The Airedale originated in England as an all-around working dog, hunting small game and guarding homes. It’s easier to list what an Airedale can’t do than what they can. With a high activity level, the breed needs intense and regular exercise.
Country of Origin: England
AKC Group: Terrier Group
Size: Medium Dog Bree
Uses today: Hunting, working, obedience, agility.
Colors: Black and tan with possible red.
Grooming: Brush daily. Clip every two months or hand strip three times a year.
Height: 23 inches at the shoulder
Life Span:10 to 14 years
Coat: Hard, dense, and wiry with a soft undercoat.
Sensible home guards, Airedales are protective but generally willing to accept newcomers once their families welcome the newcomer inside.
Underneath a tough exterior the Airedale Terrier has a sweet but dignified nature. It is loyal and protective toward its family, reserved with other people and dogs.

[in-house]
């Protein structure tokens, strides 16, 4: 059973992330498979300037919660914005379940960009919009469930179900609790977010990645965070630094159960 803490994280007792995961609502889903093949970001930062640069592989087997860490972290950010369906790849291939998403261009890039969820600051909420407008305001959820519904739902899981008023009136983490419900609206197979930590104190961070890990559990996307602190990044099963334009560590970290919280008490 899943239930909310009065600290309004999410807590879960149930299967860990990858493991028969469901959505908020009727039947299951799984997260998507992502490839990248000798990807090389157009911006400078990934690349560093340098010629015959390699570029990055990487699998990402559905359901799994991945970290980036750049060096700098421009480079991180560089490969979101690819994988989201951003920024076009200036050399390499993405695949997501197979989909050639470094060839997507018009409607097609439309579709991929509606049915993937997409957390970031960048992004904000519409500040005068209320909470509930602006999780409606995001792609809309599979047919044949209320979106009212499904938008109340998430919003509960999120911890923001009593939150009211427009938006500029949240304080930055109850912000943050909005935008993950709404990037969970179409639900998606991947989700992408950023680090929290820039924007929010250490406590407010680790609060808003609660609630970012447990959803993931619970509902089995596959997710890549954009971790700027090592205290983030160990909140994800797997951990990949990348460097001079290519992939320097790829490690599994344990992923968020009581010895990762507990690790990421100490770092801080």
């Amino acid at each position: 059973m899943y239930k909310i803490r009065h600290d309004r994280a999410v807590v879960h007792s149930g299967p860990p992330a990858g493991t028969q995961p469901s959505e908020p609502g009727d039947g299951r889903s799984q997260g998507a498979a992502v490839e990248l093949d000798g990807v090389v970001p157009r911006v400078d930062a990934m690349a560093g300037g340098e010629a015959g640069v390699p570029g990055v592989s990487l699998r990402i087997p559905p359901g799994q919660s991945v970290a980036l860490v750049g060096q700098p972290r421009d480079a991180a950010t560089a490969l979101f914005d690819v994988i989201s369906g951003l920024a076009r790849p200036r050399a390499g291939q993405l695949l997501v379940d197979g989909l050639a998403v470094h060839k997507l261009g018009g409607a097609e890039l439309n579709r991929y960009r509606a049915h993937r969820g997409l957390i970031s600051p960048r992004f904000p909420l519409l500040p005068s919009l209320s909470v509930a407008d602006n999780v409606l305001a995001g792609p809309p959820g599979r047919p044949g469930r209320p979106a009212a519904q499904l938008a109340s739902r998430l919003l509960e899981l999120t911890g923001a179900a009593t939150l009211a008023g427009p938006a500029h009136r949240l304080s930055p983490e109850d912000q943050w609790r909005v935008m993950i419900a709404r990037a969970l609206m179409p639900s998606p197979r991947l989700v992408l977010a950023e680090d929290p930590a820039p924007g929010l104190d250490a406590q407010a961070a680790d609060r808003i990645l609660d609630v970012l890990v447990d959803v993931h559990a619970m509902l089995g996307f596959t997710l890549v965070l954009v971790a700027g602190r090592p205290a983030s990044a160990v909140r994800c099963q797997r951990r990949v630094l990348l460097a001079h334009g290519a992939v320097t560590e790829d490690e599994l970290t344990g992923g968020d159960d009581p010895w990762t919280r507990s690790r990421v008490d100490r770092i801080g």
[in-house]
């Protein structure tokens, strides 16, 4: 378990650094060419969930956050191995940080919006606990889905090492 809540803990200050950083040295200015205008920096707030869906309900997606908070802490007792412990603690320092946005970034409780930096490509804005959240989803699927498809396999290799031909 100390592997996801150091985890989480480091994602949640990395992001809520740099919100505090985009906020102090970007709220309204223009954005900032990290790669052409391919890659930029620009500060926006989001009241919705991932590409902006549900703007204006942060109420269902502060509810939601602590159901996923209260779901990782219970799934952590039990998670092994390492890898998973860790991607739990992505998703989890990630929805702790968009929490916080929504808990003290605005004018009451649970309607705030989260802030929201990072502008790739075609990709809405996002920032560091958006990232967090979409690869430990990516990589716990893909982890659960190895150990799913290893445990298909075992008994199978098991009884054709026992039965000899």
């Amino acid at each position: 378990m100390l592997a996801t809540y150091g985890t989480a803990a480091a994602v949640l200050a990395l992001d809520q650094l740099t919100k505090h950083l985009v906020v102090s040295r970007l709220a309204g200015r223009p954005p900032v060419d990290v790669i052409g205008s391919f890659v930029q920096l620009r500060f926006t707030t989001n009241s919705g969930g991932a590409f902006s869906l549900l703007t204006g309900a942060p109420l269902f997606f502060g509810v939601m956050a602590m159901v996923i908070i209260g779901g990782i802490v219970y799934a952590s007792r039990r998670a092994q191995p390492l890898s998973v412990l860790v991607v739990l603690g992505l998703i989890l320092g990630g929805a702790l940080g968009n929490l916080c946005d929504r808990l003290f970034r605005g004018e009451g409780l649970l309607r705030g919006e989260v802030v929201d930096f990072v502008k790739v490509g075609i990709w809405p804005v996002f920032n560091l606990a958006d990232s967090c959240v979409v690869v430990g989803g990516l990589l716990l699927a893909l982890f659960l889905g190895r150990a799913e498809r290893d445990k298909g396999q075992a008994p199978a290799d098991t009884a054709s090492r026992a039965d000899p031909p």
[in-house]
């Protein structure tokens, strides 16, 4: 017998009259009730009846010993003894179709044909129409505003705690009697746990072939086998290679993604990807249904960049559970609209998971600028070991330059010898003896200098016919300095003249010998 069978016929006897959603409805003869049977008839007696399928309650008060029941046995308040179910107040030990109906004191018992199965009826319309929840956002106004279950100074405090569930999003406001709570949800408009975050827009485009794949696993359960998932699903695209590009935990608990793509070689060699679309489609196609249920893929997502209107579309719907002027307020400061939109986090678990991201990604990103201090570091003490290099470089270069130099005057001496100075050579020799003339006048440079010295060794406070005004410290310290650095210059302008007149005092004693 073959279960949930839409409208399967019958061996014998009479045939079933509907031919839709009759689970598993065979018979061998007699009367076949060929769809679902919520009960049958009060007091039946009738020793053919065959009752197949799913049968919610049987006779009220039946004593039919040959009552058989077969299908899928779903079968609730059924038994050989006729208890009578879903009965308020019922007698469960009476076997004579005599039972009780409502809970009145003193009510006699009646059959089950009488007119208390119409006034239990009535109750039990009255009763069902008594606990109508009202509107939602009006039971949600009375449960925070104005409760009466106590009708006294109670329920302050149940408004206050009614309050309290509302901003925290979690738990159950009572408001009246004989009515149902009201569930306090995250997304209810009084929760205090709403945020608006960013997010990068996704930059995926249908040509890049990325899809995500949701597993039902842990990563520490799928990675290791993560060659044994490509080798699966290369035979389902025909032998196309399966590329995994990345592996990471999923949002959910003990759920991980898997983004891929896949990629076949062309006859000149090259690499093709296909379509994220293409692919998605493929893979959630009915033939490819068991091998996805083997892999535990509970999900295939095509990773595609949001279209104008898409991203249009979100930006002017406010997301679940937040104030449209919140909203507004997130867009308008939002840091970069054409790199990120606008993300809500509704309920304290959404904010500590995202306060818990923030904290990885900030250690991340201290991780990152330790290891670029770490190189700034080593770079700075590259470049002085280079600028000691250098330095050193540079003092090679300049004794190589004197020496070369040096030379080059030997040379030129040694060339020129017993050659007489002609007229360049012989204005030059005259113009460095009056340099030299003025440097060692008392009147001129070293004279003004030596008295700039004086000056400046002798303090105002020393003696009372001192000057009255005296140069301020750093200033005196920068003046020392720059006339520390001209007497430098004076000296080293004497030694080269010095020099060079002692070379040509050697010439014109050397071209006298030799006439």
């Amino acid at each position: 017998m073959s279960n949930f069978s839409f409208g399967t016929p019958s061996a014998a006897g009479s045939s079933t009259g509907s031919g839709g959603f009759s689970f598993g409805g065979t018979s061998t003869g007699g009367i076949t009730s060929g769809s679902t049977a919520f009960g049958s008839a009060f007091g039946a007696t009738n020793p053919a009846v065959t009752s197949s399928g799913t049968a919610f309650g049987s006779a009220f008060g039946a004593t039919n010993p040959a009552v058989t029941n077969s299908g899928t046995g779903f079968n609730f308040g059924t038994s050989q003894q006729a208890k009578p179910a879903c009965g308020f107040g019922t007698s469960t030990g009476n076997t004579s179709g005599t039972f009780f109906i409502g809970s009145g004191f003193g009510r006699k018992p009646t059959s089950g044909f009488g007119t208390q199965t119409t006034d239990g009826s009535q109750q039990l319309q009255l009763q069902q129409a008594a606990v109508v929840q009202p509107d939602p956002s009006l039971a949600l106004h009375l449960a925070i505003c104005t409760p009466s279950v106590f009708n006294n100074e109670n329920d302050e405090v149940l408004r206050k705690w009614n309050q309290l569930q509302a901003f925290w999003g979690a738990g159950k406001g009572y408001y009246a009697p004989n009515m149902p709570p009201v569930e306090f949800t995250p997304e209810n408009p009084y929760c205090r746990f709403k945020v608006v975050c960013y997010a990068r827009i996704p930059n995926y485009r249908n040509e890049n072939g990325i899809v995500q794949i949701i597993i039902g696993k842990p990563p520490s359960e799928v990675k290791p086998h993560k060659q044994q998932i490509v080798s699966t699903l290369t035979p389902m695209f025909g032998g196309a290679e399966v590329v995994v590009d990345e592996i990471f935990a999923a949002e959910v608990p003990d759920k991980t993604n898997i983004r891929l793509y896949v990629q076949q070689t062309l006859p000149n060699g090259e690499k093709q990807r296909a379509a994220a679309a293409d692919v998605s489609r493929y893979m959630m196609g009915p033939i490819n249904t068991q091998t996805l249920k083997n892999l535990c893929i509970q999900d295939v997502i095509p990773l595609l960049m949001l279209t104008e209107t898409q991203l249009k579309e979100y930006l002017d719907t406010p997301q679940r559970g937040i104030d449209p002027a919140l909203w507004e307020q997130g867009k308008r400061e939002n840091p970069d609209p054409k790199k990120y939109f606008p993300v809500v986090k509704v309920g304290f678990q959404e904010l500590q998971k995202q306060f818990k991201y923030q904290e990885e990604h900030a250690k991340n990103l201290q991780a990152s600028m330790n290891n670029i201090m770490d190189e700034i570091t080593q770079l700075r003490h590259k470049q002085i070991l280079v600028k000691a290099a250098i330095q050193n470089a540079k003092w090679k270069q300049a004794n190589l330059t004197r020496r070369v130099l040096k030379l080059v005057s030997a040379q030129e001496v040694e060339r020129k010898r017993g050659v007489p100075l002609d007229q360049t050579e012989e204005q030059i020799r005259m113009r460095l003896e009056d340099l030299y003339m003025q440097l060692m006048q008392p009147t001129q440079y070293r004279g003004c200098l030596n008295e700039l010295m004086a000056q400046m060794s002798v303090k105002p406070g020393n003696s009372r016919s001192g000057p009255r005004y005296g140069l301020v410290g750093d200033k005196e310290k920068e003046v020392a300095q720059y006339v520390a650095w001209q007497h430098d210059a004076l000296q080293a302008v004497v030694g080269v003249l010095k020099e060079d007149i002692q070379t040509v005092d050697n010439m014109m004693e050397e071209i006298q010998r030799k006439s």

Airedales are the largest of the terriers, hence the nickname “King of the Terriers.’’
It’s easier to list what an Airedale can’t do than what they can. Excelling in protection, agility, obedience, and rally – the only thing an Airedale won’t do is sit around doing nothing.
With a high activity level, this dog breed needs intense and regular exercise, and if possible, a good sized, fenced backyard.
This feisty, athletic dog likes plenty of exercise and responds best to firm, consistent positive training.
Generally good with children, the Airedale is a strong, high-spirited breed, so supervision is wise, especially around smaller animals, including cats. Wary of new dogs at times, the breed thrives with socialization. The Airedale’s trainability is high, so long as owners navigate around their independence and self-assuredness.